During my junior season of high school baseball, we were in the conference semifinals. I was playing third base and a ball was hit slowly up the line. I barehanded it and threw off-balance to first base, but the ball was nowhere near its intended mark and pulled my first baseman down the line, where he collided with the hitter.

That error led to what wound up being the game-winning run in a one-run loss for us, ending our season.

Thankfully for me, this was 26 years ago and there were very few media outlets covering high school sports the way there are now. Because had some reporter come up to me after the game and asked about that throw, I would not have had the maturity of Bailey Russell and I would have either refused to answer or said something I would still regret to this day.

The one writer who was there didn't even include my name in the story, but instead just mentioned there was an error. I have always remembered that, how he didn't take the easy opportunity to label me as the one who made the mistake.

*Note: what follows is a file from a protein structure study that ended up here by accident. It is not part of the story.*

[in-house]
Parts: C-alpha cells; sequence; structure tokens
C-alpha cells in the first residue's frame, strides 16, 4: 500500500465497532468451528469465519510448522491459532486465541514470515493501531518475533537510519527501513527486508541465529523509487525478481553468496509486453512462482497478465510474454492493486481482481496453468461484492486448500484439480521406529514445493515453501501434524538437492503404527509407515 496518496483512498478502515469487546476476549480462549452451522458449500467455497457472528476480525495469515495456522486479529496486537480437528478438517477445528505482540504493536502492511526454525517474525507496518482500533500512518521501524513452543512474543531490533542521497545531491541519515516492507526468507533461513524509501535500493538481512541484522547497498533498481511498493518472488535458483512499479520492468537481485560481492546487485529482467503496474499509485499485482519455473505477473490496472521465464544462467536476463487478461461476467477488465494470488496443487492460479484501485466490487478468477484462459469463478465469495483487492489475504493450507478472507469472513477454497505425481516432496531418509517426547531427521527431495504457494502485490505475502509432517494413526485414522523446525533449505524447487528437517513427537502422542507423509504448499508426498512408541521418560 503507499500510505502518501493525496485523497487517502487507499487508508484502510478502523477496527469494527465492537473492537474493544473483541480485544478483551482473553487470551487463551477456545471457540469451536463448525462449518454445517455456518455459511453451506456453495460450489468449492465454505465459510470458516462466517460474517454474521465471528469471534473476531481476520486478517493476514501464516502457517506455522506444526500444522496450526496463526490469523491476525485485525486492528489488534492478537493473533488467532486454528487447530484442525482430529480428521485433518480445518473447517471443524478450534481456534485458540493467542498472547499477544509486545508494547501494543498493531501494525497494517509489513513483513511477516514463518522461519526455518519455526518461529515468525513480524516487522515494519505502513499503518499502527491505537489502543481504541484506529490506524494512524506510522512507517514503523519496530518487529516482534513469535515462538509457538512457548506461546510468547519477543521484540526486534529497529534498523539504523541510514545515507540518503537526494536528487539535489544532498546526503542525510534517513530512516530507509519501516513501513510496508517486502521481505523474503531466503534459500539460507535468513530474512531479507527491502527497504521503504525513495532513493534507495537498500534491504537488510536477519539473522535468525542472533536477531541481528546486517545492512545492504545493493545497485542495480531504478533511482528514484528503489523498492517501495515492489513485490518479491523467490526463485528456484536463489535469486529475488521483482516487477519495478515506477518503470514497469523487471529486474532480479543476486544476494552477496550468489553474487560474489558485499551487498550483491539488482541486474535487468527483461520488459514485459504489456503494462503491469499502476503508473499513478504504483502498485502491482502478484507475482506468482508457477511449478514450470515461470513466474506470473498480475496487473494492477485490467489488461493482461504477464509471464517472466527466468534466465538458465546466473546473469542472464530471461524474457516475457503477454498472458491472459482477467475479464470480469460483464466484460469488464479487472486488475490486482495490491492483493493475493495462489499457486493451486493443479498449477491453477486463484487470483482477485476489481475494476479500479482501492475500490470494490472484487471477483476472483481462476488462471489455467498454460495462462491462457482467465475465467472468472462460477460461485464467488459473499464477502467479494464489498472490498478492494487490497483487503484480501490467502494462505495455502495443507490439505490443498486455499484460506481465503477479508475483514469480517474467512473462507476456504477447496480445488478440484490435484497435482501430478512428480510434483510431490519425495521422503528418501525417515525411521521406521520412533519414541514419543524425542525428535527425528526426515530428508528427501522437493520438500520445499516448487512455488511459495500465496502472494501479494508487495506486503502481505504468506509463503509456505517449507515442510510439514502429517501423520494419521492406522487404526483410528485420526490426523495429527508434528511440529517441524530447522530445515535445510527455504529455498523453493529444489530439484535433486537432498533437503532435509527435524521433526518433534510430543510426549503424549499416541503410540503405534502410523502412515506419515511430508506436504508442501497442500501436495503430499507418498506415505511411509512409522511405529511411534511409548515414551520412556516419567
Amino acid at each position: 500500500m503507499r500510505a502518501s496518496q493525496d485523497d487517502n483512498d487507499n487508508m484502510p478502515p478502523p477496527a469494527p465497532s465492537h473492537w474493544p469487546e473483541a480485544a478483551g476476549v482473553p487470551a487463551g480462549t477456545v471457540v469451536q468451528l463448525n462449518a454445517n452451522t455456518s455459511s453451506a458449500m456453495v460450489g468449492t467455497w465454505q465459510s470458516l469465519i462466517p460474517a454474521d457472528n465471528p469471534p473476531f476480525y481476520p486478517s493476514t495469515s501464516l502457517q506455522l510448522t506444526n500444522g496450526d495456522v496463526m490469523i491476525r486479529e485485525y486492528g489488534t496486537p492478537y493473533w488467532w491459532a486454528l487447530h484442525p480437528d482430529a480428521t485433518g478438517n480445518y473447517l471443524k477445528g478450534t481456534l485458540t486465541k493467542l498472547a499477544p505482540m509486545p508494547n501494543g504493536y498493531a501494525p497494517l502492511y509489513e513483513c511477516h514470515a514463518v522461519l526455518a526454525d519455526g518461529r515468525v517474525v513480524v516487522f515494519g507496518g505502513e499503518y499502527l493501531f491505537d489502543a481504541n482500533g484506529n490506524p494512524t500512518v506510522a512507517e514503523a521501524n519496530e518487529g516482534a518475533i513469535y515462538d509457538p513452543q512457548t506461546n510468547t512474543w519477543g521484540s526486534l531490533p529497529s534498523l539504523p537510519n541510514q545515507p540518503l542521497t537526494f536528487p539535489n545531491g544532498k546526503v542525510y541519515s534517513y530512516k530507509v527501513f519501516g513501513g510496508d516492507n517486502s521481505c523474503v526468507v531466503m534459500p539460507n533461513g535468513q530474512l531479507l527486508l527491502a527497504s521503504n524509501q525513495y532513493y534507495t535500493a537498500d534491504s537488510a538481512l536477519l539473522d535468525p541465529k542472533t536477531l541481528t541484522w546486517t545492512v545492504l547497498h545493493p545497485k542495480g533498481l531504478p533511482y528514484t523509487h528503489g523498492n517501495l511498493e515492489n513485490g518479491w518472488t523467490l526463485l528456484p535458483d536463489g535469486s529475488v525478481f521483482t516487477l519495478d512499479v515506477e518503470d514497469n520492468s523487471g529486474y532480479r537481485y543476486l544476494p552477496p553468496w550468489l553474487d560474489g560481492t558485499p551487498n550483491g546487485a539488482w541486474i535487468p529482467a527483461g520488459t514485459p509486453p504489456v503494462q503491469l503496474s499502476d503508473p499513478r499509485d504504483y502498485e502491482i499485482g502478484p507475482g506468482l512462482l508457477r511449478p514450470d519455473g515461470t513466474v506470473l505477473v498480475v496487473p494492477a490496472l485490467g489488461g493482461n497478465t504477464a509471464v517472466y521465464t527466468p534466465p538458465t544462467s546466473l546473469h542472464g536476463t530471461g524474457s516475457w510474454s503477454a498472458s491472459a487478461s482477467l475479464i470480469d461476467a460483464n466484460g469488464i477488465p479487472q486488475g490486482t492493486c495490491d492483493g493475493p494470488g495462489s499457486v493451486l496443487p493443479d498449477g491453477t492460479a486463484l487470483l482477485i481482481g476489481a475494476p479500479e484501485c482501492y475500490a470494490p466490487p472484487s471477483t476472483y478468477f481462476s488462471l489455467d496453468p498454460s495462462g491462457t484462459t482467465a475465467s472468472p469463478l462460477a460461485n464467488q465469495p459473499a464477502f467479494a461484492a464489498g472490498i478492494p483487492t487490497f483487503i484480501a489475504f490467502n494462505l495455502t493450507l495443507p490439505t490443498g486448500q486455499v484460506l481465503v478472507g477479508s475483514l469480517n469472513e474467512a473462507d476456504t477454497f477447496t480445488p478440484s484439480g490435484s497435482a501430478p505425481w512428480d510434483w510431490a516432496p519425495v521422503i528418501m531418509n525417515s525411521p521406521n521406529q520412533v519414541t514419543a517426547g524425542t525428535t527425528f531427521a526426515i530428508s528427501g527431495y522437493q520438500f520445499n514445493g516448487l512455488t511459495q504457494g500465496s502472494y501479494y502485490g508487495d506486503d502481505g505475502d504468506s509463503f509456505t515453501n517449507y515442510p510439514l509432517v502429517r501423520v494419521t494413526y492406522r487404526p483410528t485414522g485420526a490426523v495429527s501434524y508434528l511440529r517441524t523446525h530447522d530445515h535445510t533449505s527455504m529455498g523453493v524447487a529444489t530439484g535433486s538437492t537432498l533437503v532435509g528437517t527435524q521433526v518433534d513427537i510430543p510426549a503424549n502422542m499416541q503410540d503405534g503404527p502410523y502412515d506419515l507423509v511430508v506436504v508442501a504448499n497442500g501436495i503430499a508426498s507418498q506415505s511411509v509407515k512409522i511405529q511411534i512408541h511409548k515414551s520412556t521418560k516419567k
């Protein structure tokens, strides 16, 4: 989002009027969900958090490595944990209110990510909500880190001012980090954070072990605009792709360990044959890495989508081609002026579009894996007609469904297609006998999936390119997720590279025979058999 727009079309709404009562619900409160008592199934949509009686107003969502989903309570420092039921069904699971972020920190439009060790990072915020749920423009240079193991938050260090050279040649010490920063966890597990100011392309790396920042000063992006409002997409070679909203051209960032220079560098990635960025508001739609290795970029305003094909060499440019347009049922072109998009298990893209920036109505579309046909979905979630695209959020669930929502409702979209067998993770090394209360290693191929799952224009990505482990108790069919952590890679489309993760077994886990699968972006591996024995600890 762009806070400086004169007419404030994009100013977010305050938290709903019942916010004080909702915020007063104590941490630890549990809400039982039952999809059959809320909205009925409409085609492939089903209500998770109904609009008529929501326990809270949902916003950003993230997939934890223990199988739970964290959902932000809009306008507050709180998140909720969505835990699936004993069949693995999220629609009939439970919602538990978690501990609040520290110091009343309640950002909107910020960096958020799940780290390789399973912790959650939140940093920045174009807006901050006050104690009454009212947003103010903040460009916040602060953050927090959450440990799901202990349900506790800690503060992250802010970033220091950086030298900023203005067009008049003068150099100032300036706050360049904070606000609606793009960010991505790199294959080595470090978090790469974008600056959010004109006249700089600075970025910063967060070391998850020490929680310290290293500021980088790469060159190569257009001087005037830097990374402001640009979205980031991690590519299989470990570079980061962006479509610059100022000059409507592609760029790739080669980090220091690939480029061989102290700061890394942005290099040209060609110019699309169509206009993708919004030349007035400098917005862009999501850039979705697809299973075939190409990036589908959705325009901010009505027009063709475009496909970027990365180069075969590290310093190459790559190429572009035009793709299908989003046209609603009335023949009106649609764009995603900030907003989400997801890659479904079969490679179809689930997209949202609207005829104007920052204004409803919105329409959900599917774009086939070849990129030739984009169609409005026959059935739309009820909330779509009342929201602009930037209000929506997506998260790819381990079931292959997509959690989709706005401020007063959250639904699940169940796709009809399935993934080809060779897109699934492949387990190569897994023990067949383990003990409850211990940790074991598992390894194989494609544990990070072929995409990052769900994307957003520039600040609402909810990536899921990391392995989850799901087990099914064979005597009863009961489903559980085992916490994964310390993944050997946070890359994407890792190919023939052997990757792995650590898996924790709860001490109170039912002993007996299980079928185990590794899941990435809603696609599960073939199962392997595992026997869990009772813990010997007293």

And honestly, had Bailey Russell not been so comfortable talking on Friday after the game, I would have left her name out of the game story as well. 

But Bailey Russell did something I never imagined we would see, and for that she should be applauded. 

So while she might not have gotten a shiny medal placed around her neck or gotten to hoist a trophy this past weekend, Bailey Russell still left Dayton as a winner in my book. 

-- Ryan Isley | | @sbliveoh